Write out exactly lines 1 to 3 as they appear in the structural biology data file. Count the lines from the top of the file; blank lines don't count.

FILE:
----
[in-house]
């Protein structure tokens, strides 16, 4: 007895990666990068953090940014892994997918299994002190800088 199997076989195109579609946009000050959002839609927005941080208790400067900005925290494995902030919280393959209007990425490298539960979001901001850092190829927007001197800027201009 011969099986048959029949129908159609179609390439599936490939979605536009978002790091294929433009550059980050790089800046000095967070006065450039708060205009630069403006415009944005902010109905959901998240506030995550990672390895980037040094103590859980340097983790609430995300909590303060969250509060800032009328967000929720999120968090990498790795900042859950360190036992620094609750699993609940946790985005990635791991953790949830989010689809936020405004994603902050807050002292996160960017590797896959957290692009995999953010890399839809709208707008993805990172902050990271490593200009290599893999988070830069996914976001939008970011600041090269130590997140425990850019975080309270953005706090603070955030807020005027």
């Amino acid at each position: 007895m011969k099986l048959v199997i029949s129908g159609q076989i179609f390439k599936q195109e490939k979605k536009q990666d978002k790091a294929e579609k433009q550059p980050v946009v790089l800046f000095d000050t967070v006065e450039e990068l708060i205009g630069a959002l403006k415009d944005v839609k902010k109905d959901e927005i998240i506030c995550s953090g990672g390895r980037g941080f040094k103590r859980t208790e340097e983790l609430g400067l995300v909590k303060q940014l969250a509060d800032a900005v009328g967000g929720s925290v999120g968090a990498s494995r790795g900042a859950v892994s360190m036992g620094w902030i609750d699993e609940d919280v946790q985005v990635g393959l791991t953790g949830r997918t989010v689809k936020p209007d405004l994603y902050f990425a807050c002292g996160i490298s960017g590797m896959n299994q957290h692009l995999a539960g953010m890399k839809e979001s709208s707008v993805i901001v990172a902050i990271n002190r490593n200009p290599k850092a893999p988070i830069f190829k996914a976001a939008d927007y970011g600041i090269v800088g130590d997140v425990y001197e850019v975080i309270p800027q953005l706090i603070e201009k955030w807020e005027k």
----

[in-house]
């Protein structure tokens, strides 16, 4: 007895990666990068953090940014892994997918299994002190800088 199997076989195109579609946009000050959002839609927005941080208790400067900005925290494995902030919280393959209007990425490298539960979001901001850092190829927007001197800027201009 011969099986048959029949129908159609179609390439599936490939979605536009978002790091294929433009550059980050790089800046000095967070006065450039708060205009630069403006415009944005902010109905959901998240506030995550990672390895980037040094103590859980340097983790609430995300909590303060969250509060800032009328967000929720999120968090990498790795900042859950360190036992620094609750699993609940946790985005990635791991953790949830989010689809936020405004994603902050807050002292996160960017590797896959957290692009995999953010890399839809709208707008993805990172902050990271490593200009290599893999988070830069996914976001939008970011600041090269130590997140425990850019975080309270953005706090603070955030807020005027």
């Amino acid at each position: 007895m011969k099986l048959v199997i029949s129908g159609q076989i179609f390439k599936q195109e490939k979605k536009q990666d978002k790091a294929e579609k433009q550059p980050v946009v790089l800046f000095d000050t967070v006065e450039e990068l708060i205009g630069a959002l403006k415009d944005v839609k902010k109905d959901e927005i998240i506030c995550s953090g990672g390895r980037g941080f040094k103590r859980t208790e340097e983790l609430g400067l995300v909590k303060q940014l969250a509060d800032a900005v009328g967000g929720s925290v999120g968090a990498s494995r790795g900042a859950v892994s360190m036992g620094w902030i609750d699993e609940d919280v946790q985005v990635g393959l791991t953790g949830r997918t989010v689809k936020p209007d405004l994603y902050f990425a807050c002292g996160i490298s960017g590797m896959n299994q957290h692009l995999a539960g953010m890399k839809e979001s709208s707008v993805i901001v990172a902050i990271n002190r490593n200009p290599k850092a893999p988070i830069f190829k996914a976001a939008d927007y970011g600041i090269v800088g130590d997140v425990y001197e850019v975080i309270p800027q953005l706090i603070e201009k955030w807020e005027k």